There are many different types of 3D printers out there; we will be focusing on desktop fused deposition modeling (FDM) 3D printers for this article. Desktop FDM 3D printers range in price from around $200 to around $25,000, with most below the $2,000 mark. To combat coronavirus, there are three different types of technologies that can be used – biomaterials, antibody testing, and bio-inks.
3D printing biomaterials is the most basic way to combat coronavirus. Biomaterials are materials that are derived from a biological source, i.e. collagen, keratin, etc. These biomaterials can be used in 3D printing for a variety of different purposes – including combating coronavirus.
For example, scientists at the Azad University of Gujarat have used 3D printing technology to create bone scaffolds. These biomaterials are being printed with a desktop FDM 3D printer, and researchers are working to use the cells that grow on this material for engineering functional bones.
A 3D printer is a machine that can create three-dimensional objects from digital models.
Many 3D printers come in the form of desktop FDM machines, which work by laying down one layer at a time using melted plastic. This melted plastic is also known as a filament, and there are many different types out there to choose from.
One type of filament that can be used for combating coronavirus is PLA or polylactic acid. PLA filament is composed of lactic acid that has been processed into its polymer form, which makes it one of the most commonly used filaments in desktop FDM 3D printers because it is strong, easy to print with, and eco-friendly. PLA filament is also biocompatible, meaning it is non-toxic and bio-degradable.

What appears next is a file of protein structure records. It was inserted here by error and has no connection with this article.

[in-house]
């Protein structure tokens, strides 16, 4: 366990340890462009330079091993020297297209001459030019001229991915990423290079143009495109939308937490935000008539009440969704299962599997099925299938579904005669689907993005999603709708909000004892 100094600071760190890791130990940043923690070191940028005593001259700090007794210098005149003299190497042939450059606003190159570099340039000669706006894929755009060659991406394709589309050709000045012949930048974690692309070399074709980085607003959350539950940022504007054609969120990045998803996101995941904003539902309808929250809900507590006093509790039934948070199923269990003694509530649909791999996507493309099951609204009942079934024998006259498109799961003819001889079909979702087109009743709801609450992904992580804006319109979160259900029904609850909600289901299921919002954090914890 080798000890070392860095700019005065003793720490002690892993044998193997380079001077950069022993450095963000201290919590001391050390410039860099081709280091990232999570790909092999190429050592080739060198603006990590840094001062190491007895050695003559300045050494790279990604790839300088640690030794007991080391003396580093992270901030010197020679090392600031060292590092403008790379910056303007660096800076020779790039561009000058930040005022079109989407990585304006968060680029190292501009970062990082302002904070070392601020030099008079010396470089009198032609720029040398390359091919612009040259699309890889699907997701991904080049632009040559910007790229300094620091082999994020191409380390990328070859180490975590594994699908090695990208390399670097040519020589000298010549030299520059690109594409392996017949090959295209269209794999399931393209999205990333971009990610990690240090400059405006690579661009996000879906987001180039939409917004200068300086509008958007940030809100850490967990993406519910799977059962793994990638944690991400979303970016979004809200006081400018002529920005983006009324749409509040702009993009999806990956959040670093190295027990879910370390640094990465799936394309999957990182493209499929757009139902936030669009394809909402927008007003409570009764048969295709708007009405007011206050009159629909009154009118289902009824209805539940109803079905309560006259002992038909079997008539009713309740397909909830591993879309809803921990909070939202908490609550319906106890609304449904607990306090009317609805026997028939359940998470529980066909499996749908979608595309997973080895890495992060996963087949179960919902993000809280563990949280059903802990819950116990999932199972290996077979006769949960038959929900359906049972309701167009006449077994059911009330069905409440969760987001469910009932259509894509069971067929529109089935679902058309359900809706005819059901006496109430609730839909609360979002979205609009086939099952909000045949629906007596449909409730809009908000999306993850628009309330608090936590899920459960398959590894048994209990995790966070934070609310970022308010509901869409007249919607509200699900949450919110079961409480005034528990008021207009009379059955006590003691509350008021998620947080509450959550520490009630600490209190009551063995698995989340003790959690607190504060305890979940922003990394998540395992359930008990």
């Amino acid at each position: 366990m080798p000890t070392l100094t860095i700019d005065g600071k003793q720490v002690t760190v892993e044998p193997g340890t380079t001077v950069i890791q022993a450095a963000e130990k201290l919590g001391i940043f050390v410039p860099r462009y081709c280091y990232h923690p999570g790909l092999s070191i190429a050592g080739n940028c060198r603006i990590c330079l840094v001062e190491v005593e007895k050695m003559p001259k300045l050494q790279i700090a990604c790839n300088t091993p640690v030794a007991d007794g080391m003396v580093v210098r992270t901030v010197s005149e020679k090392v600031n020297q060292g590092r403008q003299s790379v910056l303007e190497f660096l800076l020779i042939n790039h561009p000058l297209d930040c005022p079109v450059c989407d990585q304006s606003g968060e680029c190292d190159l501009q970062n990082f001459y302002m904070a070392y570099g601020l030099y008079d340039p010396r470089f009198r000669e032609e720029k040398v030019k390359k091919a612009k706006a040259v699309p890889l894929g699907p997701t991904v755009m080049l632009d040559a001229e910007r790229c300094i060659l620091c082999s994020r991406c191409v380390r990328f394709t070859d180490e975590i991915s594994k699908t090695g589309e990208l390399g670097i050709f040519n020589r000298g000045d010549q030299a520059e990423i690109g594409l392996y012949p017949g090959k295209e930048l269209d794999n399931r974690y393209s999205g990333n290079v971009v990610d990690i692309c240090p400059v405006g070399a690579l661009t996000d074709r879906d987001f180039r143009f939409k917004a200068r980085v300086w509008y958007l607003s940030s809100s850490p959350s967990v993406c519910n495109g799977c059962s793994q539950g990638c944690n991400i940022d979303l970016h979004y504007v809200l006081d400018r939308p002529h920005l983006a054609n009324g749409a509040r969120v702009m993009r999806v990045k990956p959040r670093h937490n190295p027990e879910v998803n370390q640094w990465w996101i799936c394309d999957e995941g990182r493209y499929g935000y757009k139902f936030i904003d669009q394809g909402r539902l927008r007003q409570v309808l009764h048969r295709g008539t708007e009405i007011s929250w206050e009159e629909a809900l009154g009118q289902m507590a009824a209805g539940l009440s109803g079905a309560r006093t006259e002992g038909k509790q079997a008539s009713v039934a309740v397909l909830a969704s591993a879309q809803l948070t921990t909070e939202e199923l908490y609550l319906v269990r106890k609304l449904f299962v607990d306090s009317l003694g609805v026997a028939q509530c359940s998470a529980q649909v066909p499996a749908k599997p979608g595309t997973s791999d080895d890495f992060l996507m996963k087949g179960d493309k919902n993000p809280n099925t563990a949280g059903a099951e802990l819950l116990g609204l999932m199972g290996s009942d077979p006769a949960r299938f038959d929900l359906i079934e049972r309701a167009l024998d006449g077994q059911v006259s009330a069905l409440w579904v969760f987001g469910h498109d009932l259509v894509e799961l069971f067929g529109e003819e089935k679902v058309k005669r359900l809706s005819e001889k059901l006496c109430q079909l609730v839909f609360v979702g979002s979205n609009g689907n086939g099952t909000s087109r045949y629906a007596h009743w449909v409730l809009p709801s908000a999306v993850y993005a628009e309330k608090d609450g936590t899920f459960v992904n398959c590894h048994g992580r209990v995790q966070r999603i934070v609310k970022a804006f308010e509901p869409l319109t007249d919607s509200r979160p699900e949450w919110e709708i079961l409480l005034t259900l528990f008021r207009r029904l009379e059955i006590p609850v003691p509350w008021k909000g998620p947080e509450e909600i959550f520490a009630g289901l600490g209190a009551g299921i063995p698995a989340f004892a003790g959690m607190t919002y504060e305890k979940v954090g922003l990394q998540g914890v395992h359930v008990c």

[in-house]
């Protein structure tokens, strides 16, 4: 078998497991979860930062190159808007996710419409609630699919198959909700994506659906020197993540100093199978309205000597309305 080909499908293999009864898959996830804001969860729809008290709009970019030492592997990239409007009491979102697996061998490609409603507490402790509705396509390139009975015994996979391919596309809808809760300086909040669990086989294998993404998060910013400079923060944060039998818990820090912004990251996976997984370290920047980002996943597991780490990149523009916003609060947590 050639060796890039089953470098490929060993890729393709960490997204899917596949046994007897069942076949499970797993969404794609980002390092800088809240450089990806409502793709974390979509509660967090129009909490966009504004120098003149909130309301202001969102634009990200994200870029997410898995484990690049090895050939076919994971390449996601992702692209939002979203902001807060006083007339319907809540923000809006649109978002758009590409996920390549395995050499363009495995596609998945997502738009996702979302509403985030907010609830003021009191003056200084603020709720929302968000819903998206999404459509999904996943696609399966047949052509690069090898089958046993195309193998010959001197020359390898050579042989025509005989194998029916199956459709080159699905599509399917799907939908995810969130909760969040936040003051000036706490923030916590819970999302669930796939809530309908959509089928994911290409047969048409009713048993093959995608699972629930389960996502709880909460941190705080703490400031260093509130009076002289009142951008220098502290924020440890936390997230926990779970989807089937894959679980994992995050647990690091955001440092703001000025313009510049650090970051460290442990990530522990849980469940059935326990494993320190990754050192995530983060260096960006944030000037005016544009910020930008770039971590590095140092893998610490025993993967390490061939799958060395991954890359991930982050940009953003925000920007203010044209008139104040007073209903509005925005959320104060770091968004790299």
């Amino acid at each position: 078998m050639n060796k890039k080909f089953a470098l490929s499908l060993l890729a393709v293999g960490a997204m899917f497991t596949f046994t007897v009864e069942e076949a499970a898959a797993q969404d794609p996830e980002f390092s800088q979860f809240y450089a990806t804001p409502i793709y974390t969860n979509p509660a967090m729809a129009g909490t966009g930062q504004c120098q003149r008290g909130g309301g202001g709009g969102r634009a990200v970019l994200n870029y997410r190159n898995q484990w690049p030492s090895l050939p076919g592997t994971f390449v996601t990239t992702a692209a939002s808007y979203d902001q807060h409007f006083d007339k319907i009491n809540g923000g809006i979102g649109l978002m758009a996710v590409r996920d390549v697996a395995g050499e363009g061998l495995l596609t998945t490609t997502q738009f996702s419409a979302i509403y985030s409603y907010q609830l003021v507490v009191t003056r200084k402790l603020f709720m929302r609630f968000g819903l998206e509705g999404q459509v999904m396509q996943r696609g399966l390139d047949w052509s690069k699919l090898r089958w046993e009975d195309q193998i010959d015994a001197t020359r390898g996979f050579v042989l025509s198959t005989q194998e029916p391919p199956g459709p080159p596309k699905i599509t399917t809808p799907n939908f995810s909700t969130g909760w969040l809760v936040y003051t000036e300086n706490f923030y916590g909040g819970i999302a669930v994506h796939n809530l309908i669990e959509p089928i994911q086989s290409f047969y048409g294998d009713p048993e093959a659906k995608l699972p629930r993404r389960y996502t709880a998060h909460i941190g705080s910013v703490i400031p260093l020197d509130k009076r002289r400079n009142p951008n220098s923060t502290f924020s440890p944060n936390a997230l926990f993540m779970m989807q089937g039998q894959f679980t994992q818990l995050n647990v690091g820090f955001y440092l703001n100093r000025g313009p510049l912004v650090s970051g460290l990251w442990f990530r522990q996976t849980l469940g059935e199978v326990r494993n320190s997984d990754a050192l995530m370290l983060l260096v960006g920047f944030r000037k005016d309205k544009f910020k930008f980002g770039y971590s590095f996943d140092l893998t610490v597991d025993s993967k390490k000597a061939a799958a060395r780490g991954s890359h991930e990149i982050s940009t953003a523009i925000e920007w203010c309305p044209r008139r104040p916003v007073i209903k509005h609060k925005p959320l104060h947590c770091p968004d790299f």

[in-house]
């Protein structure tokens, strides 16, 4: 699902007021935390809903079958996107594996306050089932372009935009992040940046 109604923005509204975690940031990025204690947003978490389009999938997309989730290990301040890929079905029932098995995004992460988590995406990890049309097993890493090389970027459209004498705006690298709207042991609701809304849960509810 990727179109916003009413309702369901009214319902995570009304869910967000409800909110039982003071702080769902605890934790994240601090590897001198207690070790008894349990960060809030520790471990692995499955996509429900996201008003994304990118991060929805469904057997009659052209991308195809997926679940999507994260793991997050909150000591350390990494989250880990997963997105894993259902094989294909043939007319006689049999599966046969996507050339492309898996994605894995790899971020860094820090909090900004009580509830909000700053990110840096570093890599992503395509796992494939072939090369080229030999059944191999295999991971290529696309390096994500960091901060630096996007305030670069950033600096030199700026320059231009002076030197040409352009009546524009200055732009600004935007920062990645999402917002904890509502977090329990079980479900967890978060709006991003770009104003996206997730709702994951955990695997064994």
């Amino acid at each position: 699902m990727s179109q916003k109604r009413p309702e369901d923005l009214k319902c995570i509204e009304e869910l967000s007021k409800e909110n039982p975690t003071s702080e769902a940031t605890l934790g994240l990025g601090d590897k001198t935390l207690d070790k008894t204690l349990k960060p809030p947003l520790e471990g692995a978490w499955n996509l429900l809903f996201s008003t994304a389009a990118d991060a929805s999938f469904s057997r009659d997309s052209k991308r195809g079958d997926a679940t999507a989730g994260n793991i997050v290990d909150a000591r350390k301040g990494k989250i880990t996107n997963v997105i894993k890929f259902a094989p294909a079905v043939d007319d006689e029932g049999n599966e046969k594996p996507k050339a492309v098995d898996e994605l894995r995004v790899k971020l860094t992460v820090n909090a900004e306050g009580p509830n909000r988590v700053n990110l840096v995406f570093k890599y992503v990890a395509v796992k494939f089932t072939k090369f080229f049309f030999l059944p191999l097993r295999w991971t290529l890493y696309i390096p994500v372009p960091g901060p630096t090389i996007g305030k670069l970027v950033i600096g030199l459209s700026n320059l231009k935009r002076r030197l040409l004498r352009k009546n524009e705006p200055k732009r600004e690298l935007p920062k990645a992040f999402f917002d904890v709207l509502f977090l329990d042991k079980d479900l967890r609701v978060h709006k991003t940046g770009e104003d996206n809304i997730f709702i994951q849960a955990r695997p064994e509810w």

The primary source of biomaterials for biomedical applications are from animals or plants. However, scientists at the University of Missouri have been researching a marine protein called Sp7, which has very similar properties to human skin and bone.
A group of scientists from the University of Missouri and the University of Massachusetts Amherst has been using 3D printing technology to build these marine proteins into scaffolds. Their goal is to use these structures as platforms for regenerating human bone or tooth tissue, as well as combatting coronavirus.
All of the countries in the Middle East have banned any trade or travel to/from Qatar,
except for Iraq.
The second way 3D printing can be used to combat coronavirus is through antibody testing of blood samples. The following video is an example of how this process works – with the sample being added to the cartridge, then inserted into a desktop FDM printer that uses light to create solid objects.
From there, the 3D printer can print out an antibody that will bind to the virus in the sample. This antibody would then be measured – with any levels above a certain amount being flagged as potentially infected.
Saudi Arabia and Egypt have closed their borders with Qatar.
The third and final way that 3D printing can be used to combat coronavirus is through bio-inks. These links are created by taking material and turning it into a liquid, which can then be extruded onto a substrate or another material.
One example of this would be using the cell adhesion peptide sequence RGD, which is present in collagen and enables cells to bind to a substrate.
A group of scientists from the Universities of Sydney, Harvard, and Stanford has been using 3D printing technology to create AAV capsids, which are shells that hold viral DNA. These shells can be used as viruses themselves, such as for gene therapy treatments, or they can be used as a substrate to print out antibodies.
Once this material is printed, scientists can experiment with different antibody concentrations to see how well it binds to the AAV capsid – which may help them find the right concentration for treating coronavirus.